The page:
Amanda Claybaugh. The Novel of Purpose: Literature and Social Reform in the Anglo-American World. Ithaca: Cornell UP, 2007. ISBN: 9780801444807. Price: US$45.00.[Record]

  • Daniel Siegel

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  • Daniel Siegel
    University of Alabama at Birmingham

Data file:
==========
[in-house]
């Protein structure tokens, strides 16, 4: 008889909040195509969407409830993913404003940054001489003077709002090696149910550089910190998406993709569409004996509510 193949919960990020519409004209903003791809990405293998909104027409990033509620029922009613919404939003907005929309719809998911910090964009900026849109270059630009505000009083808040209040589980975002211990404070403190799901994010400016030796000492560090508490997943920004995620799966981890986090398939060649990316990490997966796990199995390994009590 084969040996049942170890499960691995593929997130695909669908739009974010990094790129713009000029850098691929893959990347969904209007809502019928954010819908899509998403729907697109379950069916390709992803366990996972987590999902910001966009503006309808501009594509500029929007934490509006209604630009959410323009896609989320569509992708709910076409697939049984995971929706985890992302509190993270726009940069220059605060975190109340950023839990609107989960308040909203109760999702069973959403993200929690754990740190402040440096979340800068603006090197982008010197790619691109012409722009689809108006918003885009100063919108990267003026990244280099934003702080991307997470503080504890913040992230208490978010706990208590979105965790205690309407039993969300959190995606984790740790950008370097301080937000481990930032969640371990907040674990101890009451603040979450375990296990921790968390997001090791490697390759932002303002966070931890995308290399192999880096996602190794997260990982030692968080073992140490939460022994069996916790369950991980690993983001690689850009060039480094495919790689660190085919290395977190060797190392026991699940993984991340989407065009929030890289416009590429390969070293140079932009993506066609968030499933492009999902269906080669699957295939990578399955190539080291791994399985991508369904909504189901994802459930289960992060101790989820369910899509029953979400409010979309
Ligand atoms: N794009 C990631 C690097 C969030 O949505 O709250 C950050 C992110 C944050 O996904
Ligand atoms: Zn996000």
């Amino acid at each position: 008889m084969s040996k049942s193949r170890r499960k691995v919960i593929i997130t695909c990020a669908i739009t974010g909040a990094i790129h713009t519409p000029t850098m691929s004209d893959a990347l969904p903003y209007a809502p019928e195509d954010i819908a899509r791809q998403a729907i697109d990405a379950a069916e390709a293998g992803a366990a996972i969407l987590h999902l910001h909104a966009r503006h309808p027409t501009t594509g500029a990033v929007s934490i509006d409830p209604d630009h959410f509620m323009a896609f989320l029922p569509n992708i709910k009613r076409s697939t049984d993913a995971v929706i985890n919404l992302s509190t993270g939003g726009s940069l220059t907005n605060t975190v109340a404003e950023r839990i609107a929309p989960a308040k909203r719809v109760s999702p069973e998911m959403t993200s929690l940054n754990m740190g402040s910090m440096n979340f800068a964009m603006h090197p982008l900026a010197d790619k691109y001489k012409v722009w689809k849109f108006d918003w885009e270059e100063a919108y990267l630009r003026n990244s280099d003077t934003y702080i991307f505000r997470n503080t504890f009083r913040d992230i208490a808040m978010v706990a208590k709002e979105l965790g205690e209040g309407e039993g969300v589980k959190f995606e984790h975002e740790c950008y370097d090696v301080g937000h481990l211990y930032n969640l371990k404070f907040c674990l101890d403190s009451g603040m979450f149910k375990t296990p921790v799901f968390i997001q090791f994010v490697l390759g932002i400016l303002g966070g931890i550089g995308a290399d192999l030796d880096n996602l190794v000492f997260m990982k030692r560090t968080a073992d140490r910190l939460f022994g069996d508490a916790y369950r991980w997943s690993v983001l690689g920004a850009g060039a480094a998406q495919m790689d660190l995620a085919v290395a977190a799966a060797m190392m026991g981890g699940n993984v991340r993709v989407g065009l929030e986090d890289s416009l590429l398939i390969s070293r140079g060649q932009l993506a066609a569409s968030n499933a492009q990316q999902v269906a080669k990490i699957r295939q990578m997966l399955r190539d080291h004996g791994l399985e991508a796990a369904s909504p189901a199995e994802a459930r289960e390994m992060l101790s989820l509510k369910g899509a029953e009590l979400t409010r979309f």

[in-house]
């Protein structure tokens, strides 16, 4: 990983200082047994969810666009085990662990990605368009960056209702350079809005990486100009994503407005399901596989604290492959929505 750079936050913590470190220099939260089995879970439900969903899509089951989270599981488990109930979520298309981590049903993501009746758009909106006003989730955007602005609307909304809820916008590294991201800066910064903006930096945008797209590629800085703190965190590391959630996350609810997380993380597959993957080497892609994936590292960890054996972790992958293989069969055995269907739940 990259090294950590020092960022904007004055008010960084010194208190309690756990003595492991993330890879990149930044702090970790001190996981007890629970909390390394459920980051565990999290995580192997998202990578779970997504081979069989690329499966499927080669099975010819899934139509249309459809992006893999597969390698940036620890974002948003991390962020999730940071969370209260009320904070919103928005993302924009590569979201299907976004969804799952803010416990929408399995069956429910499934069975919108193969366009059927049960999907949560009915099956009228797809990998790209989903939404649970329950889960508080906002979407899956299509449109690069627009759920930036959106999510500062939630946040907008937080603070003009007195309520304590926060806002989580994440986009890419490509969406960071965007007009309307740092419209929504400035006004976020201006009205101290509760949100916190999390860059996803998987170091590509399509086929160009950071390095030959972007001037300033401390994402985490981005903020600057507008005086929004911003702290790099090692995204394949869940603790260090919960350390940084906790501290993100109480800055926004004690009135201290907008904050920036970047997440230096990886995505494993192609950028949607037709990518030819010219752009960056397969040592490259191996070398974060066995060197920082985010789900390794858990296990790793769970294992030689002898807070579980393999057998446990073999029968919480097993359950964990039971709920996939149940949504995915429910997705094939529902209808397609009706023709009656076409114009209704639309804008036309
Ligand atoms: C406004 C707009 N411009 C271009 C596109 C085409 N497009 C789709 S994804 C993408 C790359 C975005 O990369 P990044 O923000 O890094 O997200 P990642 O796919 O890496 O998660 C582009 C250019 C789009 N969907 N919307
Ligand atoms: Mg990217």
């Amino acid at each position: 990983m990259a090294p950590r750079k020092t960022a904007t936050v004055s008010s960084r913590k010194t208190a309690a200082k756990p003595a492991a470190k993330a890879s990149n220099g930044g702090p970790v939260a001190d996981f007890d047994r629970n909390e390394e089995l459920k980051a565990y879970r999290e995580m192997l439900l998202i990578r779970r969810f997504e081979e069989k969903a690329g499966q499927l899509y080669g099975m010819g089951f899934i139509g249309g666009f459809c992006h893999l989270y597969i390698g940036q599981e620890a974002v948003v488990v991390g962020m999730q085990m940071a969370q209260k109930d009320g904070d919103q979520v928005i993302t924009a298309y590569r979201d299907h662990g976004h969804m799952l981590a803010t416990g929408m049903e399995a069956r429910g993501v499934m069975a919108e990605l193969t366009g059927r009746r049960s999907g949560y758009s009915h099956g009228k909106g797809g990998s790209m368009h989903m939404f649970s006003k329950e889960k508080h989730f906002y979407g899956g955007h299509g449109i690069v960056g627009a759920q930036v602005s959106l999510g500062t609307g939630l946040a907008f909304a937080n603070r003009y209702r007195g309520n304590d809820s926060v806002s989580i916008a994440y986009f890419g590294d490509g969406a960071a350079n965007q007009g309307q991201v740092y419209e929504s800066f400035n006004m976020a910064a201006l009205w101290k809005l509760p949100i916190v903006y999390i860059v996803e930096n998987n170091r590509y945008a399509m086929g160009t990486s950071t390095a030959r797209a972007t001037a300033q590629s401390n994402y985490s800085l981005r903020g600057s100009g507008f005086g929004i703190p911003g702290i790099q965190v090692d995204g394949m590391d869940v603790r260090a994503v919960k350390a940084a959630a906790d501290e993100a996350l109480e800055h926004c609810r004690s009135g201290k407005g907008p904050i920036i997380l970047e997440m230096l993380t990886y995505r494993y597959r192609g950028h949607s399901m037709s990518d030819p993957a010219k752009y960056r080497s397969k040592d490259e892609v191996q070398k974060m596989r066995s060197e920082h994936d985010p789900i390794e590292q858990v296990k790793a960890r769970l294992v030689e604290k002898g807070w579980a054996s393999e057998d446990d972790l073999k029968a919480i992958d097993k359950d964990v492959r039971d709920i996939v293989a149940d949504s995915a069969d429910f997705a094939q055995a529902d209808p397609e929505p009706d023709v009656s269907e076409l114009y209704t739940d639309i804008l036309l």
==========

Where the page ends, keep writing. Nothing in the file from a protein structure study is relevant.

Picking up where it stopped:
In The Novel of Purpose, Amanda Claybaugh offers a highly inventive account of the reformist origins of Anglo-American realism. According to Claybaugh, the cultural preoccupation with social reform both authorized and limited the creative scope of roughly three generations of British and American novelists; as she puts it, “Realism emerged by struggling against and learning from reformist writings, while the status of the novel and of the novelist were secured by the prestige of reform” (51). Claybaugh posits a genetic history in which early nineteenth-century novelists in Britain and the United States, bringing to bear the methods of verisimilitude that had developed in the previous century, began to take on reformist purposes, advocating projects such as temperance, women’s rights, and the abolition of slavery. As the century progressed, the novel moved away from its specific reformist agenda but continued to propagate the idea that novels ought to intervene in the contemporary world, an idea that fed a distinctively Anglo-American form of realism. Whereas continental novelists pursued ethically neutral representations of the world “as it is,” British and American writers created a “purposeful realism” which imagined the world as it should be. Throughout the century, Claybaugh argues, the novel of purpose dominated the literary marketplace; while critics might object to a novelist’s particular purposes, few disputed the necessity of writing with a purpose. As a consequence, many writers who had no real reformist intentions ended up engaging with questions of reform. She gives the example of Elizabeth Stoddard, who admitted that she was willing to write “religious lies for Sunday School publishing houses” (49). Importantly, then, the relationship between realism and reform was not the expression of a coherent political or epistemological disposition; rather, the pervasiveness of reformist writing caused it to get “caught up in the consolidation of Anglo-American realism” (45). Much of the book’s nuance comes from its focus on writers who had a mixed relationship to the conventional social reform movements, writers whom Claybaugh dubs “reluctant reformers.” In their novels, “reformist subject matter is . . . put to nonreformist uses”; their relation to reform is “strategic rather than committed” (33–34). This is an important insight, one that keeps reform at the center of Claybaugh’s reading of nineteenth-century realism without denying or bracketing the other competing imperatives that belonged to the novel. In fact, Claybaugh’s main interest seems to be in the way that reformist writing becomes subordinate to those other imperatives. And yet the uses of reform vary widely from one novelist to the next. Just a handful of examples among many: Dickens uses reformist narratives in Pickwick as a way of transforming the novel from picaresque fantasy to verisimilitude, and yet he also sees the logic of the temperance narrative as implying an individualizing account of poverty that he wishes to disclaim. Anne Brontë uses temperance plots to highlight women’s vulnerability within the domestic sphere and give form to the repetitive experience of marriage, while Stoddard uses these same models to articulate women’s desire outside of the courtship plot and after the marriage vow. George Eliot and Henry James resist associations with reform that they once found useful, and in doing so, they draw into question the public taste for “exemplary women” and “typical Americans.” Similarly, Mark Twain stages fantasies of reform in order to interrogate his readers’ desire for self-congratulation. And Thomas Hardy takes up the novel of purpose late in his career in order to present a utopian model of community and to imagine radical alternatives to marriage. Thus the novel of purpose adopts a wide array of attitudes towards the purposes it …